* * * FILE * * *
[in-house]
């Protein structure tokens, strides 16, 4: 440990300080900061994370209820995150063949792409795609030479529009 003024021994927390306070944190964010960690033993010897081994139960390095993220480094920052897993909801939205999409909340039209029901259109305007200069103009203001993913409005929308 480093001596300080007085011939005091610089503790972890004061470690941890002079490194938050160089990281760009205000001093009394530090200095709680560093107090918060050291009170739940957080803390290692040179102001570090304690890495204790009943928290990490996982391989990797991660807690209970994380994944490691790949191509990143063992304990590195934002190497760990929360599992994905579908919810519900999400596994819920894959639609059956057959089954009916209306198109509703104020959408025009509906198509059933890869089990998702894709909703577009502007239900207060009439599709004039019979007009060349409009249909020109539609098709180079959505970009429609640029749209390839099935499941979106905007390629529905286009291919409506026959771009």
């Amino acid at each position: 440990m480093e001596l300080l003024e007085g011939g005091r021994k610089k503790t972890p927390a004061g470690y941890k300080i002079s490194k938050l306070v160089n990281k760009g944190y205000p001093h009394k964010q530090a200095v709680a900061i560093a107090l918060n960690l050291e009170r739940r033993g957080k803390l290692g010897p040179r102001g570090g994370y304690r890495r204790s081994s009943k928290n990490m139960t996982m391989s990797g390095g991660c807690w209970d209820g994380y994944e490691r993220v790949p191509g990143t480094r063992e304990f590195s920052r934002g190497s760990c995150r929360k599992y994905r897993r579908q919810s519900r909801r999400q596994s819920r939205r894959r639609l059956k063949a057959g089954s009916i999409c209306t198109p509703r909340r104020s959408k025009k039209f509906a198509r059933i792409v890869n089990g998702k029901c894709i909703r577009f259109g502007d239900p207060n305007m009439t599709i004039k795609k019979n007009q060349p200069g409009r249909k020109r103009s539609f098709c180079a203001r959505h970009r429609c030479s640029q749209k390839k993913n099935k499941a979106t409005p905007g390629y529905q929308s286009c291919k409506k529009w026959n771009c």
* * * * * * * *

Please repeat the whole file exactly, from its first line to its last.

[in-house]
């Protein structure tokens, strides 16, 4: 440990300080900061994370209820995150063949792409795609030479529009 003024021994927390306070944190964010960690033993010897081994139960390095993220480094920052897993909801939205999409909340039209029901259109305007200069103009203001993913409005929308 480093001596300080007085011939005091610089503790972890004061470690941890002079490194938050160089990281760009205000001093009394530090200095709680560093107090918060050291009170739940957080803390290692040179102001570090304690890495204790009943928290990490996982391989990797991660807690209970994380994944490691790949191509990143063992304990590195934002190497760990929360599992994905579908919810519900999400596994819920894959639609059956057959089954009916209306198109509703104020959408025009509906198509059933890869089990998702894709909703577009502007239900207060009439599709004039019979007009060349409009249909020109539609098709180079959505970009429609640029749209390839099935499941979106905007390629529905286009291919409506026959771009």
């Amino acid at each position: 440990m480093e001596l300080l003024e007085g011939g005091r021994k610089k503790t972890p927390a004061g470690y941890k300080i002079s490194k938050l306070v160089n990281k760009g944190y205000p001093h009394k964010q530090a200095v709680a900061i560093a107090l918060n960690l050291e009170r739940r033993g957080k803390l290692g010897p040179r102001g570090g994370y304690r890495r204790s081994s009943k928290n990490m139960t996982m391989s990797g390095g991660c807690w209970d209820g994380y994944e490691r993220v790949p191509g990143t480094r063992e304990f590195s920052r934002g190497s760990c995150r929360k599992y994905r897993r579908q919810s519900r909801r999400q596994s819920r939205r894959r639609l059956k063949a057959g089954s009916i999409c209306t198109p509703r909340r104020s959408k025009k039209f509906a198509r059933i792409v890869n089990g998702k029901c894709i909703r577009f259109g502007d239900p207060n305007m009439t599709i004039k795609k019979n007009q060349p200069g409009r249909k020109r103009s539609f098709c180079a203001r959505h970009r429609c030479s640029q749209k390839k993913n099935k499941a979106t409005p905007g390629y529905q929308s286009c291919k409506k529009w026959n771009c």